500-bed rehab hub next to TTSH to open in five years

500-bed rehab hub next to TTSH to open in five years

Tan Tock Seng Hospital's (TTSH) new 500-bed rehabilitation complex, right next to the main hospital in Novena, opens in five years and will add to the growing number of healthcare facilities that cater to the needs of an ageing population.

The new Integrated Care Hub will be part of HealthCity Novena - a mega health complex scheduled for completion by 2030 that will include a hospital, medical school and step-down facilities, as well as the National Centre for Infectious Diseases.

TTSH's hub will take in patients who have complex rehabilitation needs, such as those who have suffered spinal cord injuries or lost their limbs, and also care for those who no longer need the acute services of a general hospital but still require a degree of medical care.

In doing so, it will provide what Senior Minister of State for Health Amy Khor described as "the crucial link between the acute hospital and community care".

Speaking at the hub's ground- breaking ceremony yesterday, she noted that TTSH will also move its current rehabilitation services - including those in Ang Mo Kio - into the new centre when it is ready.

A fifth of the beds at the hub will be used by the Dover Park Hospice, located nearby in Jalan Tan Tock Seng, to care for the terminally ill. The rest of the beds - managed by TTSH - will be for those who need rehabilitation and sub-acute care.

"The Integrated Care Hub is part of our efforts to move beyond hospital-centric healthcare to care in the community," Dr Khor said.

"The elderly are more likely to face complex health issues and are at risk of being readmitted into hospitals if they do not receive proper care within the community and at home."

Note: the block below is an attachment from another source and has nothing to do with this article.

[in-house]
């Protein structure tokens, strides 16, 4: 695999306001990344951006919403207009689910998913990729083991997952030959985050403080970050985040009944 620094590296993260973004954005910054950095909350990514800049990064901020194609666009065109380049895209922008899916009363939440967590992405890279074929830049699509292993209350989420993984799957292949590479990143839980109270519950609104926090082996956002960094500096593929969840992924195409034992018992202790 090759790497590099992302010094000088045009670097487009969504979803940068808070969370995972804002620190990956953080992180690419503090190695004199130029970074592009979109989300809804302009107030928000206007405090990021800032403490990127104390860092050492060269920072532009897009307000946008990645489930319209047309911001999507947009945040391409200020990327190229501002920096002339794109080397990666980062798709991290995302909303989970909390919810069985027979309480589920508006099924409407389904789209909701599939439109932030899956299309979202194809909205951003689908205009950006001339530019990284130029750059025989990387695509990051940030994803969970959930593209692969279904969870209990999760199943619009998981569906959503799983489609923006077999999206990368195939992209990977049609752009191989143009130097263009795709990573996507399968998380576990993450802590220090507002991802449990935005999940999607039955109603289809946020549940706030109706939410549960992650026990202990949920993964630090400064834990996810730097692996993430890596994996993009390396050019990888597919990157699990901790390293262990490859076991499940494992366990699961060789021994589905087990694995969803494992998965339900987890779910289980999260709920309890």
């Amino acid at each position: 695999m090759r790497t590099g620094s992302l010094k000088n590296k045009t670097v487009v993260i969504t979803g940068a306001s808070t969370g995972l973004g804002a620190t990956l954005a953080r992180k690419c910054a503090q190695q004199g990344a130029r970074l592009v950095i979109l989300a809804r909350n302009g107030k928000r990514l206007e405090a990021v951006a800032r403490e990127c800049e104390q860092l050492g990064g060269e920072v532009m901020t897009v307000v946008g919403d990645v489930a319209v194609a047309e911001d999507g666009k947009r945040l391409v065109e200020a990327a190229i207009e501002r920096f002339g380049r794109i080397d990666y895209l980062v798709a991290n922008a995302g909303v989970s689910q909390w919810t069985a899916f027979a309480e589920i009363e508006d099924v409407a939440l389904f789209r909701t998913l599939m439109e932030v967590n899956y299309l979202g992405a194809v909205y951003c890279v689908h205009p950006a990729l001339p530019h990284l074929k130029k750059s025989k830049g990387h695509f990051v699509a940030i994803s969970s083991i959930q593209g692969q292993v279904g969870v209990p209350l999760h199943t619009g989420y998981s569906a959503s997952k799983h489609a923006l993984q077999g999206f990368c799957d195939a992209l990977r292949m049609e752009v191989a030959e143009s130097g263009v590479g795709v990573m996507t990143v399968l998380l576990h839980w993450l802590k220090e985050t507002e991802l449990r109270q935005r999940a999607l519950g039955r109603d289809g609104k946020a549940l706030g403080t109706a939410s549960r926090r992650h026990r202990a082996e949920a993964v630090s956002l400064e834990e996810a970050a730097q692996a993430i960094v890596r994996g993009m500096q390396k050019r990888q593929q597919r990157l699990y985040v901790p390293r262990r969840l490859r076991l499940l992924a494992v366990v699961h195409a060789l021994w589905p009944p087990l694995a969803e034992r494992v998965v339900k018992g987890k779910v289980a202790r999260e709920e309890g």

Dover Park Hospice, which will double its bed capacity after moving into the hub, hopes to benefit from the convenience of being nearer to the services it needs.

Its chairman, Professor Lionel Lee, said: "As it stands, there is still a transportation issue when you send patients for X-rays or physiotherapy, for example. We used to have to bring the therapists over, but now it will be quite easy."

Singapore Hospice Council chairman Angel Lee said this integration will help improve the quality of hospice care, which used to be something of an "orphan discipline".

She said: "What has spurred developments in recent years is the increasing recognition that it is an essential part of the whole healthcare landscape... With better support from the public and healthcare leaders, we have seen improvements in care, availability and accessibility."

Yesterday also marked the topping-out ceremony for the new National Centre for Infectious Diseases and the Ng Teng Fong Centre for Healthcare Innovation.

Both centres are expected to open in phases starting from next year.

Dr Khor said: "Given the extent of global travel today, we must always be on our guard against imported cases of infectious diseases of public health concern."

She added that the new infectious diseases centre - which will replace the century-old Communicable Disease Centre (CDC) in Moulmein Road and CDC 2 next to TTSH - will be able to handle large outbreaks and highly infectious diseases safely.

When there are no outbreaks, the centre will also take in patients from TTSH when appropriate.

Dr Khor said: "The new facility will integrate multiple functions - from public health surveillance to clinical disease management, to national research and training of healthcare professionals in the field of infectious diseases."


This article was first published on March 22, 2017.
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